EDFA control

VME design
Ethernet NIC design
Motor control

EDFA and Raman technologies are the mainstay of the telecommunications optical amplification industry. Implementation of these technologies require practical solutions to a number of control and monitoring problems. Typical control of these amplifiers involve an analog interface to a number of pump lasers and their associated temperature control circuitry. Simple in concept but subtle issues could cause problems in practice. Careful design with respect to power distribution, stability and noise analysis are required in addition to a workable error compensation scheme.

Optical amplification systems involve dynamic control of a variety of components to optimize performance:

  • Total power adjustment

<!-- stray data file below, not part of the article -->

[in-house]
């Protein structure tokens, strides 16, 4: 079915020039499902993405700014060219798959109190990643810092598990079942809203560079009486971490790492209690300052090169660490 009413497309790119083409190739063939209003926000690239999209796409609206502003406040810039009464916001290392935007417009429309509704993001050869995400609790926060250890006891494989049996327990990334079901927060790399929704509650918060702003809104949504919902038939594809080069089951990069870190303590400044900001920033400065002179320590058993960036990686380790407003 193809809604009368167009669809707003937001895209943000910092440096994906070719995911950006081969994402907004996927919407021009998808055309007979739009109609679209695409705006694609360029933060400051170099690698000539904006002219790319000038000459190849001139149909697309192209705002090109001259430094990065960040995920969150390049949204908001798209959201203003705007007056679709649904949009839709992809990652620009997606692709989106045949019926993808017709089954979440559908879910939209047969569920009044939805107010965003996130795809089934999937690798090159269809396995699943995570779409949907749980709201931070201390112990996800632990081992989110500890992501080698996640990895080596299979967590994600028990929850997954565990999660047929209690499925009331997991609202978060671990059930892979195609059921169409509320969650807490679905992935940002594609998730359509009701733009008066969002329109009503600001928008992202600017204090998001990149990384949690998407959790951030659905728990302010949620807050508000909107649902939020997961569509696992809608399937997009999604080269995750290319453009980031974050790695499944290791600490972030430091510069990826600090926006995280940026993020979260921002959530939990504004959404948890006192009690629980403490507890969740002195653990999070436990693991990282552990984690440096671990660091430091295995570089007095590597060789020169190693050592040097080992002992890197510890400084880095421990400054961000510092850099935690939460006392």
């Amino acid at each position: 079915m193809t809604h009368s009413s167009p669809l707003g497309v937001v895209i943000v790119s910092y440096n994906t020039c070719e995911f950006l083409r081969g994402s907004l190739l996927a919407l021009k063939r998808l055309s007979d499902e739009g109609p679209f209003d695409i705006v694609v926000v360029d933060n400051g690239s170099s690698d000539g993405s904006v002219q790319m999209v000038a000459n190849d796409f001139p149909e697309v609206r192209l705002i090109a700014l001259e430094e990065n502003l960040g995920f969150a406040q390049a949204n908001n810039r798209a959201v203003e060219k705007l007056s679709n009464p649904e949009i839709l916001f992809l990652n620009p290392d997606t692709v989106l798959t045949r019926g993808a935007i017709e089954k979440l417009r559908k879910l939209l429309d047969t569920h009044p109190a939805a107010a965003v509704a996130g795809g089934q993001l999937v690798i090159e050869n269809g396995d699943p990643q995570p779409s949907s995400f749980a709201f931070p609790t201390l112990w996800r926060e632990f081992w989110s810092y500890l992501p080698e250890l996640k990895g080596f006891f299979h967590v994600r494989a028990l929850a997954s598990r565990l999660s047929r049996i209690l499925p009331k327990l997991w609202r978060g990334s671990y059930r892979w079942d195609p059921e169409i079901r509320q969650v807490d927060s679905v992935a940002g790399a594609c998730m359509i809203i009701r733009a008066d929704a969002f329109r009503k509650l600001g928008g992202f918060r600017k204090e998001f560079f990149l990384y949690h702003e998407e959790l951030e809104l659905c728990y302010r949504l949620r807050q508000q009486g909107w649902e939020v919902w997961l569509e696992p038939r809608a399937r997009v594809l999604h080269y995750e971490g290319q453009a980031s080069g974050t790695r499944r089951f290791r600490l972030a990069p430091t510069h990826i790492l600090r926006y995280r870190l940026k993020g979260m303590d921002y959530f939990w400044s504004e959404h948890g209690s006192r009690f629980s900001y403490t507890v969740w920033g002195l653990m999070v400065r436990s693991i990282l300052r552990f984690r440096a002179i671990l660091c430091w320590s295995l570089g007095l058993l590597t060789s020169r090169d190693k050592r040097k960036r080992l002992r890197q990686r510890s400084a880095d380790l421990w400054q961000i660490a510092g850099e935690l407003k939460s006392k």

• EDFA gain tilt using attenuators and pump power adjustment
  • AGC control of pump powers to allow optical channel add/drop
  • channel power equalization using dynamic optical filters
  • variable dispersion compensation using FBG technology

Depending on the line rate transmitted through the fiber one or more of these control elements are present in the amplifier. A 40Gbps amplifier typically provides concurrent control of all four of these elements. A 10Gbps amplifier may only need to provide total pump power, tilt control and perform some sort of AGC.

Output optical power control is a direct function, within limits, of the amount of current driven through the pump lasers. The driver circuit must provide a clamping function to prevent overdriving the laser which will result in damage to these expensive devices. Operation of the driver circuit begins with the EDFA processor determining a desired drive level. This information passes to the control circuit either in digital or analog form. The control circuit converts the drive level into a current and uses a feedback loop to stabilize the current.

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Email: djy@tracecircuits.com

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